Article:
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introduction

Post  Paula Nadels on 2/11/2015, 6:10 am

Hi, I'm new on this site.
I'm a keen vegetable gardener living with my huisband in Belgium. I want to start growing most of my veg. in raised beds, filled with super rich compost, like me Bartholomue (probably not well writen, sorry), partly here, partly in the south of France. So partly in a rather cool and wet climat, and partly in a rather het and dry climat. That will be an adventure!
The Potatoes, unions, pumpkins, coles and other long growing veggies I will grow in my garden in Belgium in traditional beds. Frequently eaten veggies like salades, tomatoes,spring unions, herbus like coriander, parsley, chives,basil, etc I will grow in both countries and special warmth living veggies will grow in France.
That's the plan; now I'll have to carry it out!
First of all I need to make the raised beds on a slope on very poor, chalky ground, full of weeds and stones. I want to start with 3 beds of 1,20 by 2,40 meters and see how it suits me.
I hope I'l find lots of ideas and advices on the way to my (2) vegetable gardens.

Paula Nadels

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Re: introduction

Post  AtlantaMarie on 2/11/2015, 8:48 am

Hello, Paula, from Atlanta, GA (southeastern US).


Glad you've joined us.  Yes, we'll give you all the help we can.

Do you have a copy of All New Square Foot Gardening (2nd Edition)?  That's where I would start.

You might also look thru the archives to see what kind of beds folks have built on slopes to make it easier on you in the long run.

We like pictures.  It helps us help you.  And we like to cheer people on.

Welcome again.  Can't wait to see how your garden develops!

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Re: introduction

Post  quiltbea on 2/11/2015, 1:58 pm

glad you\'re here from the cold northeast of Maine, USA. 
I'm sure you'll find some threads about building beds on slopes/hills.  I've seen a few here myself.  Just use the 'search' box upper left.
You'll have a unique experience growing in both Belgium and France.
Enjoy.

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Re: introduction

Post  sanderson on 2/11/2015, 2:47 pm

Paula,  Welcome to the Forum for California, US.  One of many great things about SFG is that you don't have to worry about the poor native soil.  Finding, peat moss, vermiculite or perlite, and 5 different sources of compost with composted farm manure being one of them, will probably the hardest part for you.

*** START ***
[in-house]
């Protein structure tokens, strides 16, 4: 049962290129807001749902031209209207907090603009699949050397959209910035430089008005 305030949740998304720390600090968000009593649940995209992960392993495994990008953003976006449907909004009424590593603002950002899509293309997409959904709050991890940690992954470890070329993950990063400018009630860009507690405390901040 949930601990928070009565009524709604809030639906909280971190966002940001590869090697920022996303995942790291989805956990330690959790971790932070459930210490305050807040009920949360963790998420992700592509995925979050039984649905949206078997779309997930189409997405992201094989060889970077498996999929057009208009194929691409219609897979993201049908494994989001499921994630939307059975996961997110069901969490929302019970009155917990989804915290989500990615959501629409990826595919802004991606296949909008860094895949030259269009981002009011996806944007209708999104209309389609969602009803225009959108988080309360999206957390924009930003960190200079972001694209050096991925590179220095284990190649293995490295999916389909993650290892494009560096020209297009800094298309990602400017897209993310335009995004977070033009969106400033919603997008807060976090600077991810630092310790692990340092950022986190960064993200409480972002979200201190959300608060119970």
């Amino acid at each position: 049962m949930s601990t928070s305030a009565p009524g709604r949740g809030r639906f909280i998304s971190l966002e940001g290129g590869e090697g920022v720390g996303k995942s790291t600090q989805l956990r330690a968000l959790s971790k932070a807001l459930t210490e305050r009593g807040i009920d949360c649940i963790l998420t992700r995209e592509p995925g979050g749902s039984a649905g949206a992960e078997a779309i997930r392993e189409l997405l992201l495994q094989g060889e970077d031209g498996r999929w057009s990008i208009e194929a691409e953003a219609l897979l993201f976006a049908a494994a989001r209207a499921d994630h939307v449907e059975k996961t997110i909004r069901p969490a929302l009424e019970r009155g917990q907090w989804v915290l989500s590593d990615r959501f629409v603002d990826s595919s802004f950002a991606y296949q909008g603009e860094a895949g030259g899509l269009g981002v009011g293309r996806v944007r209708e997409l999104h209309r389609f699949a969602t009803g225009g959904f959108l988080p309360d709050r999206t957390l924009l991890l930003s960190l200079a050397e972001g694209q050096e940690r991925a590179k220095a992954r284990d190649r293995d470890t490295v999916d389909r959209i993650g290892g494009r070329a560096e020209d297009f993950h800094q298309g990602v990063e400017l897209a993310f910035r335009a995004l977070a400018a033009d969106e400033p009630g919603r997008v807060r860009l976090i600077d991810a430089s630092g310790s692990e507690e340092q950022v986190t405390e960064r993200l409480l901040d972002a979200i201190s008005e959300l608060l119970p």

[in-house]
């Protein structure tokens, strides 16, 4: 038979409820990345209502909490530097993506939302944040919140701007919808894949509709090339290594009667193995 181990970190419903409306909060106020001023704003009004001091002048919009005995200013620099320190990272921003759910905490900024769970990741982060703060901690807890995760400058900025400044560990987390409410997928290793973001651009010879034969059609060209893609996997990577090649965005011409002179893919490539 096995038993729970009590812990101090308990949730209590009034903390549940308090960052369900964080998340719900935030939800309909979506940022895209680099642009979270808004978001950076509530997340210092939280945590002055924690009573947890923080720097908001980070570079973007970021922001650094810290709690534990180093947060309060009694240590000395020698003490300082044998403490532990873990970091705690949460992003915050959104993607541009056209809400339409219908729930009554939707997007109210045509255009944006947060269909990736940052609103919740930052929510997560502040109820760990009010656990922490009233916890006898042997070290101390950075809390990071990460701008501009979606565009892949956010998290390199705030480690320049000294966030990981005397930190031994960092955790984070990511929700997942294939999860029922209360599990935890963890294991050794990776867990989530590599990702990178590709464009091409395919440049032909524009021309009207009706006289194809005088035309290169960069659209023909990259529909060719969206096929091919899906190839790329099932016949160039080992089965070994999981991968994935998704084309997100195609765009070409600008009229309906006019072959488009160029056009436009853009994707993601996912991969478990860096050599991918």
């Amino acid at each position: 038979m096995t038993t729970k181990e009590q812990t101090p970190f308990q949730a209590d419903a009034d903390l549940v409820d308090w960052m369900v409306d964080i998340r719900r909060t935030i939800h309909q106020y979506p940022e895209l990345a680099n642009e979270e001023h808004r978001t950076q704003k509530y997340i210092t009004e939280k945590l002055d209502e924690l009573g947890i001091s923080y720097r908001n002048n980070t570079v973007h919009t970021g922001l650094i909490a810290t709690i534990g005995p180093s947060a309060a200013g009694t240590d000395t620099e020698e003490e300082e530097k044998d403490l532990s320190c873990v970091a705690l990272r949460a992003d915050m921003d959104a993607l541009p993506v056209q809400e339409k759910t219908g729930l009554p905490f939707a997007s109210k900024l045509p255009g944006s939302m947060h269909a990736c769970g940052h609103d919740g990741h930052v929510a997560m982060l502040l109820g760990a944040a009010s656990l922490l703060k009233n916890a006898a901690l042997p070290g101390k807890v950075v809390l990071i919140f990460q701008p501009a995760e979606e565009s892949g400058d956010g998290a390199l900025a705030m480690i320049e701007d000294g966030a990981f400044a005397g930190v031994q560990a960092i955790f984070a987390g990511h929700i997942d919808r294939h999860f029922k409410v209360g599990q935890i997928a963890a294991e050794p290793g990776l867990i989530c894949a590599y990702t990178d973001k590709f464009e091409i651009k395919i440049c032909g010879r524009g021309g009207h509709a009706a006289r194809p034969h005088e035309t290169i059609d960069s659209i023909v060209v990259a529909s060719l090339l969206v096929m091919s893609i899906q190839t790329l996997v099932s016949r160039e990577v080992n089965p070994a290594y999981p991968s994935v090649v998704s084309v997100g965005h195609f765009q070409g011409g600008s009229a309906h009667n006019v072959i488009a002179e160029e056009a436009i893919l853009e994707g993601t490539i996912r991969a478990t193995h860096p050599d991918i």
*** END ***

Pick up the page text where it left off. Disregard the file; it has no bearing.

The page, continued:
I did a Bing search and found these 2 photos.  I liked them because all of the interiors of the boxes can be reached from the outside of the boxes.  One has trellises. The other has nice wide isles between the boxes.



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reactions on introduction

Post  Paula Nadels on 2/12/2015, 10:28 am

thanks Thank you for your kind reactions. My English is a bit like the constable's in Allo Allo Very Happy (well known Brittish TV series). My automatic (Dutch) text controle has its own opinion on what I mean to write. So hot becomes het etc. Sorry about that.
I do not (yet) have the book of Mel Bartholomew, but I do have different books about the same subject, among others one from a big admiror of his, who addapted his work on conditions in the Netherlands and the Flanders in Belgium (Jelle's Makkelijke Moestuin- Jelle Medema). So I'm quite familiar with the principles of a square foot garden. But not on gardening on slopes, because our countries are very very flat. Finding peat and vermiculite will be no problem; indeed compost from 5 different sources is, but I'll find my way.
The main reason for starting with raised beds was in fact my back: after 4 operations I have to be very careful
Thank you for the pictures and advices!
Just one more question: do we start on the lowest part of the slope and work our way up, or do we start at the top?

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Re: introduction

Post  quiltbea on 2/12/2015, 12:06 pm

With back problems, I would suggest narrower beds, maybe 3 ft wide instead of 4.  You need to be able to reach easier.  And raised up from the ground would be even better.  Things like tabletop beds.  Just enter the word in the 'Search' box on the upper left and you'll surely find some threads on those.
Good luck.

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Re: introduction

Post  sanderson on 2/12/2015, 1:41 pm